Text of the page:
"It matters what he says because he's an influential guy, no doubt about it," said Vince Giordano, the NJEA's director. "And we're trying to exert some influence on an influential guy. Hopefully, he'll do what's best for kids."

Giordano said there had been a "little bit of a rocky start" with Norcross's support for pension reforms that the NJEA has viciously fought. But Norcross appeared to have said a lot of the right things for the NJEA last night, including that teachers and their unions need to be central players in the discussions as well.

"On a business level, we're working our way through," Giordano said afterward.

Ben Dworkin, the director of the Rebovich Center, said he was pleased with the attendance, many of them Rider students, as well as close to a dozen members of the press.

He said Norcross's easy speaking style and extensive comments about the complexity of school reform counter an image of a powerful and secretive political boss intent on his ways.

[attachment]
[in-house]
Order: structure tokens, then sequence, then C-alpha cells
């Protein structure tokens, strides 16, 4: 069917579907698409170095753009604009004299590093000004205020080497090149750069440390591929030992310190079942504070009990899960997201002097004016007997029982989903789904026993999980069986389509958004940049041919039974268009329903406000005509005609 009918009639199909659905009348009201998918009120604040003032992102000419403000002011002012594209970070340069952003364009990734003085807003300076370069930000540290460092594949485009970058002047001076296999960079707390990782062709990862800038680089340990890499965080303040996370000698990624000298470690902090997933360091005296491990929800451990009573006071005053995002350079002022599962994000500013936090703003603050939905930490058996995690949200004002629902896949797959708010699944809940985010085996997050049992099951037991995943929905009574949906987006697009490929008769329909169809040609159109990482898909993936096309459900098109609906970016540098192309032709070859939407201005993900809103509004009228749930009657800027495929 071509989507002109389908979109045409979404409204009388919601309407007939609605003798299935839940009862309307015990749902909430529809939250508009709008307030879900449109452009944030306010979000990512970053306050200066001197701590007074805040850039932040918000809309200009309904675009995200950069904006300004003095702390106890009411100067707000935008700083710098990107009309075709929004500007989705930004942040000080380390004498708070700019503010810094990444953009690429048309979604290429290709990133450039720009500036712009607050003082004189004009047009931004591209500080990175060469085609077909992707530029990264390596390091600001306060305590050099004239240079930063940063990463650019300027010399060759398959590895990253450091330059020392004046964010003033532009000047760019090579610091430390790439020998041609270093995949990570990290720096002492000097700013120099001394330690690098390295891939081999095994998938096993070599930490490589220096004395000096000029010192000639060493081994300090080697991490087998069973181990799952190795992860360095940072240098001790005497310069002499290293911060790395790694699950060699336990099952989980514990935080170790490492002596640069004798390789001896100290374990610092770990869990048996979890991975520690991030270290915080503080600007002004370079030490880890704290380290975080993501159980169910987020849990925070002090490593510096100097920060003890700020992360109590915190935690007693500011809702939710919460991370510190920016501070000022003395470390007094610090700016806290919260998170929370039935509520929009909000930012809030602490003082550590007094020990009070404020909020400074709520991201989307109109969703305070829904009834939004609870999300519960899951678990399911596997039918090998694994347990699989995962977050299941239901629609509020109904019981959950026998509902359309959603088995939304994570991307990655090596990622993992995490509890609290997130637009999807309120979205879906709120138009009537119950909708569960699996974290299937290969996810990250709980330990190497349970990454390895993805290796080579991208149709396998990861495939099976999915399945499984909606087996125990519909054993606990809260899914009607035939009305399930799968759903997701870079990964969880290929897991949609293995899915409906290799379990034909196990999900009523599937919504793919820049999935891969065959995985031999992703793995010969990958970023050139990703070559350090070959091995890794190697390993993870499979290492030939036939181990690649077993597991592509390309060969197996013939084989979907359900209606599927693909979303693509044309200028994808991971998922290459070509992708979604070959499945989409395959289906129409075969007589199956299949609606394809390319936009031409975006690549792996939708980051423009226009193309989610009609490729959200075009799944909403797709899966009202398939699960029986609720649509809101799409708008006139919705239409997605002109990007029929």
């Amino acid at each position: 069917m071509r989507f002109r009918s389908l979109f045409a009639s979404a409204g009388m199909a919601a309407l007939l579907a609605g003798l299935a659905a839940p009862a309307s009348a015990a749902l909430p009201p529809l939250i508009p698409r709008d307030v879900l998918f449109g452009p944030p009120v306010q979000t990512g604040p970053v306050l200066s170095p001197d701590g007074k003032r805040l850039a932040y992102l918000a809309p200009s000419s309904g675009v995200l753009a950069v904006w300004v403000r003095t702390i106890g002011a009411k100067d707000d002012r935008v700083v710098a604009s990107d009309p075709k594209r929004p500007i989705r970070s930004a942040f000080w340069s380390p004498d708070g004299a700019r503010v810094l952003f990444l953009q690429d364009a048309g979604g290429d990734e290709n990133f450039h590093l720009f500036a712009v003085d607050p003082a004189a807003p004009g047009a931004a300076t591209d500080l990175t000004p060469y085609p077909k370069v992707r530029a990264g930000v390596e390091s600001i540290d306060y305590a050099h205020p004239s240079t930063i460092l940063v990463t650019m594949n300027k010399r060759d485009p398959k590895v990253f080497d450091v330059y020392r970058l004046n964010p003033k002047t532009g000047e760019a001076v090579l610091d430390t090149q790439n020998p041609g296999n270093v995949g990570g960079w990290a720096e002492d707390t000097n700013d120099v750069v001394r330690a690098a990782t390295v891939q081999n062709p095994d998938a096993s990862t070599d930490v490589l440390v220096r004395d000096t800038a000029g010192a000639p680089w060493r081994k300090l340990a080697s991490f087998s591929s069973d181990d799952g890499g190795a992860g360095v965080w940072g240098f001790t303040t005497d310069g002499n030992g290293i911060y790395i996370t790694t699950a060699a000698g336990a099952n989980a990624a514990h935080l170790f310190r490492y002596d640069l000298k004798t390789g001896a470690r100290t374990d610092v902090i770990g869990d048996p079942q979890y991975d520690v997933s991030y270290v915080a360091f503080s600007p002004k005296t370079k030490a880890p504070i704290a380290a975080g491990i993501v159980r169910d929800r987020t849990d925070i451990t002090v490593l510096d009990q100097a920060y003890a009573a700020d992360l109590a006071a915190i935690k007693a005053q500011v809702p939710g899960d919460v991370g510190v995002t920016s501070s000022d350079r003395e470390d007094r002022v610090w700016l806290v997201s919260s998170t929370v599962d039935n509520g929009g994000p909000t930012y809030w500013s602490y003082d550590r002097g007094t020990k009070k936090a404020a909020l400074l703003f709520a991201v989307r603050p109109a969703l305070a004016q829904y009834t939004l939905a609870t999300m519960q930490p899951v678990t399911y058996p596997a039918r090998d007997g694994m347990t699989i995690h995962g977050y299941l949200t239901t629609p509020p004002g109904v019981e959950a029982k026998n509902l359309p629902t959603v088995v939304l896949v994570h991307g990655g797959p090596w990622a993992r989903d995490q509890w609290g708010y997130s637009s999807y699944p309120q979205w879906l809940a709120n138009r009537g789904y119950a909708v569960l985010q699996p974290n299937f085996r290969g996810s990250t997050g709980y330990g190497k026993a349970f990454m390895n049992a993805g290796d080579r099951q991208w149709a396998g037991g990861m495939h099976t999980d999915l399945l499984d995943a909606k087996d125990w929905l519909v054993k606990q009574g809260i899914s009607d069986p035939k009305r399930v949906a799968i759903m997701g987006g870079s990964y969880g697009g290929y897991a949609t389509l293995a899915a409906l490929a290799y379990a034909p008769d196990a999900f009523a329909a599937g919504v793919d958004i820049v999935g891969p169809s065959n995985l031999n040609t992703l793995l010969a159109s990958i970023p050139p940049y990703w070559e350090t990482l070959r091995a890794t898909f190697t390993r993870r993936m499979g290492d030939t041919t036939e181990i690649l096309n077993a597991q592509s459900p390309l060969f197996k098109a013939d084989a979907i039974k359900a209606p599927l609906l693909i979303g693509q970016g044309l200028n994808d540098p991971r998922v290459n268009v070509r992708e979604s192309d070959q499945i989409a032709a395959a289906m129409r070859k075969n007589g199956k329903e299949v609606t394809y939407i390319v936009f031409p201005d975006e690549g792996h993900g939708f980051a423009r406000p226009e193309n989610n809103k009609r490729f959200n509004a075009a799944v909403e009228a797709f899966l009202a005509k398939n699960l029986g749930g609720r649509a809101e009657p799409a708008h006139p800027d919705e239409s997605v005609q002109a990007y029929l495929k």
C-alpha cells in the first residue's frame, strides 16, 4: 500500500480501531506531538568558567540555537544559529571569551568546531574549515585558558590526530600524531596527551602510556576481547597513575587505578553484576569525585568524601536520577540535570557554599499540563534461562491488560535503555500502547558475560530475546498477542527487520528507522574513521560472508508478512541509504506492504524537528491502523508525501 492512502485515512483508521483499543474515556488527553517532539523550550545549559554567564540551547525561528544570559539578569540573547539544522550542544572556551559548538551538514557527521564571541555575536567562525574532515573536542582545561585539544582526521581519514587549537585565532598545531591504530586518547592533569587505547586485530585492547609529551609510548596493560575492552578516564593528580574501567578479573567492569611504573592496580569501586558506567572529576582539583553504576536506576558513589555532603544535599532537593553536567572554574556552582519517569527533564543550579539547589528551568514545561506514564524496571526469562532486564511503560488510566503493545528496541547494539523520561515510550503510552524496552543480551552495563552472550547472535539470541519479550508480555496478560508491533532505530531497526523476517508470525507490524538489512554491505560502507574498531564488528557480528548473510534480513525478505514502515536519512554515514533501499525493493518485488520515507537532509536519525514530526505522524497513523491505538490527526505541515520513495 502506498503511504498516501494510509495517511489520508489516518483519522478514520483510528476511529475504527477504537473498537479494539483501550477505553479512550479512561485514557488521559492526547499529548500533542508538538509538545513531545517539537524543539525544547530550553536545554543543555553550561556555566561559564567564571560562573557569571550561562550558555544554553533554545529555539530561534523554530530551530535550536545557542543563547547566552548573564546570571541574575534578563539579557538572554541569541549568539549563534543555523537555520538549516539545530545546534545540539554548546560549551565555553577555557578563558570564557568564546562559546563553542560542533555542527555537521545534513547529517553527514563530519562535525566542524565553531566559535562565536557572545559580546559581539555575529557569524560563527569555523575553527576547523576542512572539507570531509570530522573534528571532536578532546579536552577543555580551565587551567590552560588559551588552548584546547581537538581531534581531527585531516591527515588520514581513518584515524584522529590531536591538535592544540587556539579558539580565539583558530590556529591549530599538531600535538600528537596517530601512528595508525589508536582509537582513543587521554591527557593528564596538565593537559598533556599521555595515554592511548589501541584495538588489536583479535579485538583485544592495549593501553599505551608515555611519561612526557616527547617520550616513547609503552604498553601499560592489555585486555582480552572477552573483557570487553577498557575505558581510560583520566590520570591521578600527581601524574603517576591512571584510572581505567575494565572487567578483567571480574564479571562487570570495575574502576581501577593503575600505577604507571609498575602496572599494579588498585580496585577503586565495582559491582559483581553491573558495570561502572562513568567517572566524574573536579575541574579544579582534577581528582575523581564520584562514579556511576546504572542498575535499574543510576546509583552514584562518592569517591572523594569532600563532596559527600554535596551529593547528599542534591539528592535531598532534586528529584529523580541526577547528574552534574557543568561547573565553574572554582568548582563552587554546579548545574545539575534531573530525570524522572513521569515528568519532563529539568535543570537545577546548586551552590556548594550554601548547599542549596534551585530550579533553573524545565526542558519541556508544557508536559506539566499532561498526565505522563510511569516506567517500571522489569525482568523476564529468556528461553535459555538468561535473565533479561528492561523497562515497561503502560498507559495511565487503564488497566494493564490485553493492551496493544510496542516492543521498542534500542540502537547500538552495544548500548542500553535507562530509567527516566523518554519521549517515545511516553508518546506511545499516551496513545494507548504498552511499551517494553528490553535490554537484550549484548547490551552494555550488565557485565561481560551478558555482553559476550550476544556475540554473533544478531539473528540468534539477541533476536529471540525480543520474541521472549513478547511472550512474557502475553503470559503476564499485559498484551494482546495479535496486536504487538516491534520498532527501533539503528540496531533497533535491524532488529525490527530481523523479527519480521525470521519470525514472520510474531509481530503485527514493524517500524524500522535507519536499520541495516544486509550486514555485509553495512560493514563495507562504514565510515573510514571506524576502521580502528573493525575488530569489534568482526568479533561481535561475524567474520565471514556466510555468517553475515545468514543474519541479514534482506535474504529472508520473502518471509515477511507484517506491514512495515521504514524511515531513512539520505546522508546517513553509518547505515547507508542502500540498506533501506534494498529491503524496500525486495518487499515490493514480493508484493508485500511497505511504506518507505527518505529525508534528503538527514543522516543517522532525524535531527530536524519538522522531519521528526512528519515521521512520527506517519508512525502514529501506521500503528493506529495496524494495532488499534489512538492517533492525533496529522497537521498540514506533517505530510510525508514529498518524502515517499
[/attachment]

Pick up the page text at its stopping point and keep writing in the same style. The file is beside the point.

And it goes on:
"George Norcross is a fascinating character in the world of New Jersey politics, business, and philanthropy," Dworkin said. "Lots of people have no idea what his voice sounds like. This was an opportunity to hear him in his own voice and not some caricature that has been created over time."

"I think there is a caricature that has been made of George Norcross, and he is much more subtle and sophisticated than that," Dworkin said.

Still, given Norcross's power, it is widely viewed that he can single-handedly direct legislation and policy through his influence over the state's Democratic leadership, especially those from South Jersey, including Senate Speaker Stephen Sweeney (D-Gloucester).

But Norcross didn't need reveal much in terms of the legislative jockeying that continues in the Statehouse around education issues such as tenure reform, charter schools, and even school vouchers.

The talk came a day after Christie captured the state's and nation's attention by announcing he would not run for president but would make education an immediate priority. Norcross last night said he would focus on urban schools, especially charters, and offering families more options.

He repeated that Cooper Medical, the Camden health center of which Norcross is chairman, plans to sponsor new and existing charter schools in the city. "In Camden there are literally 1,000 kids who desperately want an education, their parents want that opportunity, and there are no seats left," he said.